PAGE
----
Just as digital didn’t eradicate print, it also failed to kill a lot of other things that were supposed to be obsolete. Here are a few other areas where the world of real things is showing renewed life.
The poster child of analog’s recent revenge is also its most improbable. Since its peak as a format for recorded music in the late 1970s, the vinyl record’s dominance quickly declined, thanks to increasingly more convenient and economically viable technologies (tapes, CDs, MP3s) that replaced it. By 2006, less than a million records were sold in the United States, and record stores were closing daily. But in 2007, these cumbersome, costly, and entirely senseless discs of melted plastic staged a comeback. This year, more than 17 million records are likely to be sold in the US, and new record shops are appearing across the country. Some people say the rebirth of vinyl, which is driven by younger consumers, is about sound quality. Others say it’s merely a fashion fad. But with each new record pressed and sold, one thing is clear: The surprising return of the vinyl record isn’t about the most logical format for recorded music. It’s about the sexiest one.
Cassette tapes may be riding on the back of the vinyl revival, especially among indie groups, but the more significant return to tape is taking place in recording studios. Musicians ranging from D’Angelo and Dave Grohl to Lady Gaga and Jack White are purposefully ditching digital recording software for the reel-to-reel machines that were a staple of the 20th-century music business. While tape imbues a certain audible “warmth,” the real reason for the switch to analog recording is the limitations it imposes on the process. It demands musicians put out their best effort every time it’s rolling. What you get is a recording session where the sound is pure, undiluted, and free of extraneous distractions. A performance. Music as it should be.
Just a few years ago, it was almost curtains for movies shot and displayed on film. Fujifilm had already ceased production of its motion picture stock, and Kodak announced that the economics of the industry weren’t strong enough to sustain its own movie film products much longer. Then the A-list stepped in, with some of the biggest directors (Scorsese, Tarantino, Abrams, Nolan, Apatow) calling on the studios to purchase enough film stock to keep them shooting celluloid as long as their cameras rolled. Suddenly, every director in the movies and even television wanting to establish their cinematic bona fides had to shoot on film, boasting about its unbeatable aesthetic, or the rush of hearing it whirl through the camera.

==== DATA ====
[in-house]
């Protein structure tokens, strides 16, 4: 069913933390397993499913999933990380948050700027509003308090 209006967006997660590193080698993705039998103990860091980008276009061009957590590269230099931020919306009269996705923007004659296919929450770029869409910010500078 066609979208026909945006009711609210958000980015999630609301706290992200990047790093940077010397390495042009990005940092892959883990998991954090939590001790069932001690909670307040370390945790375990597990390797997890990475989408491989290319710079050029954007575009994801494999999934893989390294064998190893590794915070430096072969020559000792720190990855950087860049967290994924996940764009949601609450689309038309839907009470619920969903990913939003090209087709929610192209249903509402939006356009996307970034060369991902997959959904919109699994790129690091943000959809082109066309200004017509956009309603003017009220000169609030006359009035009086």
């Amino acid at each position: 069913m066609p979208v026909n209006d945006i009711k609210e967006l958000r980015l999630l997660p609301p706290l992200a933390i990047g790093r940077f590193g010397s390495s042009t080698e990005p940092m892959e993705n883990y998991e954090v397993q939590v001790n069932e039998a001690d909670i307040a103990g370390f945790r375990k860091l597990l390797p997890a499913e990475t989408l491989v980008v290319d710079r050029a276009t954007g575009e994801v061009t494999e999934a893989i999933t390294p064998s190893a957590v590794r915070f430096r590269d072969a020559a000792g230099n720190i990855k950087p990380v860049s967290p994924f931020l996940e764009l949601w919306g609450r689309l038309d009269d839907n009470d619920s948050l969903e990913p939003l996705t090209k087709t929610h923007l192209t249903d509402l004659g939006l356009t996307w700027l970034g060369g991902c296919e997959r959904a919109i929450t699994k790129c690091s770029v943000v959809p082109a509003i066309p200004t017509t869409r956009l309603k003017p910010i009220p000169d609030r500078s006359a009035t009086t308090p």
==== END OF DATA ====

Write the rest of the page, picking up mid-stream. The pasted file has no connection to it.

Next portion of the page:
Like most of its contemporaries in the film business, Polaroid stopped making film by 2008, after several successive bankruptcies. Then something unexpected happened: A small group of instant film enthusiasts bought the last Polaroid factory on earth and got it working again. Today, Impossible Project sells more than a million packs of instant film each year, which works in vintage Polaroid cameras, as well as its own camera, at retailers like Urban Outfitters. Meanwhile, Japan’s Fujifilm saw an incredible turnaround of its own Instax instant photo system, which it nearly scrapped a decade ago. Today, Instax is more profitable for Fujifilm than many of its digital cameras. Even in an age where everyone has a smart phone holding thousands of photos, there are few things more magical than seeing the chemical dance of a photograph developing in front of your eyes.
Played in homes, and increasingly at dedicated board game cafés, the new generation of tabletop games now range from inventively sophisticated bouts of strategy (Settlers of Catan, Ticket to Ride) to tastelessly side-splitting party games (Cards Against Humanity, Exploding Kittens). Not only is the rapid growth of tabletop games over the past decade a core feature of global geek culture’s normalization, it also happens to be big business. Last year, the North American market for hobby games alone netted more than $1 billion in sales, and shows no sign of slowing down.
When the Moleskine notebook first hit bookstores in 1997, skeptics scratched their heads. Who was going to take notes by hand? What’s remarkable about the rise of the Moleskine, and the wider notebook boom it ushered in, is how its success almost seems to be derived from the digital economy. Despite advances in voice and handwriting recognition software, tablet keyboards, and all other means of capturing ideas on a computer, the rectangular paper notebook reigns supreme for its ease, versatility, and durability.
In 2013, when the online review company Yelp moved into its new headquarters in San Francisco, employees quickly noticed something was missing. In the interest of saving space, the bulk of Yelp’s whiteboards had been replaced by large monitors, and interactive “smart” boards. Apparently the engineering department was so displeased it threatened outright revolt, and today, Yelp’s HQ, like pretty much all innovative companies and institutions, is plastered with colorfully scribbled whiteboards on every conceivable surface. That’s because whiteboards, like notebooks, are the quickest way to take an idea into physical reality, and then shape it without constraints. More often than not, the simplest, most effective solution is the one we actually want, regardless of whether it plugs in.
Today, the hottest thing in online retailing is taking it offline. Just look at recent retail expansions from ecommerce companies ranging from Warby Parker and Bonabos, to Blue Nile, and, yes, even Amazon (which opened its first physical bookstore in the past year). Stores aren’t going anywhere. It turns out that shopping is more than simply a transaction of goods for money at the cheapest possible price. It is an activity at the core of the human experience, and at least some of the time, we want to experience it in the flesh.